Christopher Hitchens, 1949-2011
Credit: Photo by Brooks Kraft/Corbis.
Slate Magazine has just done us a service by publishing some of Christopher Hitchens “unpublished” jottings just prior to his death on December 11 of last year at the M. D. Anderson Cancer Center in Houston.
Here are a few of those jottings and along with them a few of Slate editor, David Plotz’s annotations:
David begins by writing, as a kind of first response to these “unpublished” jottings: How could anything have gone unpublished? How could there be any stories, any jokes, any insults, any perfect Wodehouse citations that were never silver-tongued out into the world? Yet despite writing as much as he did, [Christopher] left some behind, either for friends and family, or, in this case, as notes.
Christopher: “Remember, you too are mortal”—hit me at the top of my form and just as things were beginning to plateau. My two assets my pen and my voice—and it had to be the esophagus. All along, while burning the candle at both ends, I’d been “straying into the arena of the unwell” and now “a vulgar little tumor” was evident. This alien can’t want anything; if it kills me it dies but it seems very single-minded and set in its purpose. No real irony here, though. Must take absolute care not to be self-pitying or self-centered…. but all the sleep-aids and blissful dozes seem somehow a waste of life—there’s plenty of future time in which to be unconscious.
David again: In Moonwalking With Einstein, Joshua Foer explains how to use your memory to extend your life. Routine days and nights leave no lasting impression—they pass, and it’s as though they never happened. Unusual events—exotic travel, strange encounters, new experiences—plant durable memories and make life actually seem longer. Essentially, the more you remember, the more you feel you have lived, and thus, the more you actually have lived. Hitchens was the embodiment of this idea. He constantly sought sensation—traveled everywhere, drank everything, met everyone, got waterboarded—and he remembered it all, as well as everything he read.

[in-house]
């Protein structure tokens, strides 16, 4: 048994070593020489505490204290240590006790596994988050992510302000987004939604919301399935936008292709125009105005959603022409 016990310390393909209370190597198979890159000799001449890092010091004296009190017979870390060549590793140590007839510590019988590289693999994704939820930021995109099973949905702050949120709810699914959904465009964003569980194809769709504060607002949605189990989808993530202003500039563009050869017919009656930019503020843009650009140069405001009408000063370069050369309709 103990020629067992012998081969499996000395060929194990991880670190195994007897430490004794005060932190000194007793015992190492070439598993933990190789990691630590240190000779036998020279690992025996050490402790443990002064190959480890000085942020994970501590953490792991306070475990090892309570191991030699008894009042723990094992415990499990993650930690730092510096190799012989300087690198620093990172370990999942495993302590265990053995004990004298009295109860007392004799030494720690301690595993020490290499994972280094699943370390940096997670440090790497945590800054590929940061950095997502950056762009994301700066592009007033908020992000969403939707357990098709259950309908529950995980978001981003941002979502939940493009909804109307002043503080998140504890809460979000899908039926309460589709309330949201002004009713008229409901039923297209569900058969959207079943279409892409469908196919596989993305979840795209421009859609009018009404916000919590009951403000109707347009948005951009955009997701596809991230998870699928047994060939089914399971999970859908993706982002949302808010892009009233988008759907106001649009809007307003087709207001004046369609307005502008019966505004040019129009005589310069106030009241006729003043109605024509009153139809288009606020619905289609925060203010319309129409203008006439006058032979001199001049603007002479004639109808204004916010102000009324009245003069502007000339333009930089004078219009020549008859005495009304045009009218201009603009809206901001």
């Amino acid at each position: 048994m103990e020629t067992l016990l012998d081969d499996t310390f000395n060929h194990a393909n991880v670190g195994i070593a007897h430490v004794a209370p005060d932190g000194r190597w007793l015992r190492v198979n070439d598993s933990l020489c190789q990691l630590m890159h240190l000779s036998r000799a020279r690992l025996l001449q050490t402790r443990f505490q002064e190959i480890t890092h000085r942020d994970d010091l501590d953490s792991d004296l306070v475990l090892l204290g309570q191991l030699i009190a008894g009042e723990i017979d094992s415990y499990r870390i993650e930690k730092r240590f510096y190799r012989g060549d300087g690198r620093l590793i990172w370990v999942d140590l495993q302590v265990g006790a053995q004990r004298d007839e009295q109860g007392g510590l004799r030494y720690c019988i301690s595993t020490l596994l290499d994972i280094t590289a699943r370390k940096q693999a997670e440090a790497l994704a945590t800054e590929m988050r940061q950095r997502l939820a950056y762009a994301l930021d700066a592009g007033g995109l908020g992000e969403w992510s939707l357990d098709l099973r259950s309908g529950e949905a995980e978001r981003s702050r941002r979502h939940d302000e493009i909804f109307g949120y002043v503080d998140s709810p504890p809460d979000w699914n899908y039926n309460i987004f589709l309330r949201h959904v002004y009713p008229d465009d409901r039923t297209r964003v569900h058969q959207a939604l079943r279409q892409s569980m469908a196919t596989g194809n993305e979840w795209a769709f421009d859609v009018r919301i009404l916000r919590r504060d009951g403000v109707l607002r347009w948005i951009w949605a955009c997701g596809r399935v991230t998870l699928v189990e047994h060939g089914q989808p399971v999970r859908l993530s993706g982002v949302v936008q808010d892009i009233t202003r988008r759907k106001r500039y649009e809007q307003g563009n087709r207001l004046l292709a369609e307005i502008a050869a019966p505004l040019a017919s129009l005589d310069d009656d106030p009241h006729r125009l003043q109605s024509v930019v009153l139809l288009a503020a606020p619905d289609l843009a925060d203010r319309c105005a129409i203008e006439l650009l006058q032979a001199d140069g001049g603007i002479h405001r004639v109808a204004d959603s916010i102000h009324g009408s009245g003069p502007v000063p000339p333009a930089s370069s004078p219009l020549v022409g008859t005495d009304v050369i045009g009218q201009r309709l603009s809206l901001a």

Christopher: Trying not to think with my tumor, which would not be thinking at all. People try to make it sound as if it were an EPISODE in one’s life…. ONCOLOGY/ONTOLOGY: Under the old religious dispensation, heaven would simply sentence you to be lavishly tortured and then executed…. Montaigne: “Religion’s surest foundation is the contempt for life.”…[and then there are the] ordinary expressions like “expiration date”…will I outlive my Amex? My driver’s license?… People say—I’m in town on Friday: will you be around? WHAT A QUESTION! COLD FEET (so far only at night): “peripheral neuropathy” is another of those words like “necrotic” that describe death-in-life of the system….
If I convert it’s because it’s better that a believer dies than that an atheist does.
David: This last is my favorite line…. It’s a kick in the face to all those people who nagged him to accept God on his deathbed. I also like that it takes a few seconds to get the joke. I read it once, was baffled, and only laughed after I read it again.
In these few short pages [jottings], Hitchens manages to cite: Montaigne, Hegel, Waugh, Wilde, Orwell, Hume, Lucretius, Larkin, Szymborska … Is there anything he hadn’t read?
Finally, Christopher, taking for himself a paragraph from Alan Lightman’s intricate 1993 novel Einstein’s Dreams; set in Berne in 1905 writes:
With infinite life comes an infinite list of relatives. Grandparents never die, nor do great-grandparents, great aunts…and so on, back through the generations, all alive and offering advice. Sons never escape from the shadows of their fathers. Nor do daughters of their mothers. No one ever comes into his own…Such is the cost of immortality. No person is whole. No person is free.
Although Christopher is not a “relative who never died,” is no longer here with us, and although that which was during his lifetime a seemingly infinite series of occasional writings has in fact reached an end or limit, all this has not made us who do remain any freer. And in my own case Christopher’s writing and presence was a non negligible factor in my own coming of age.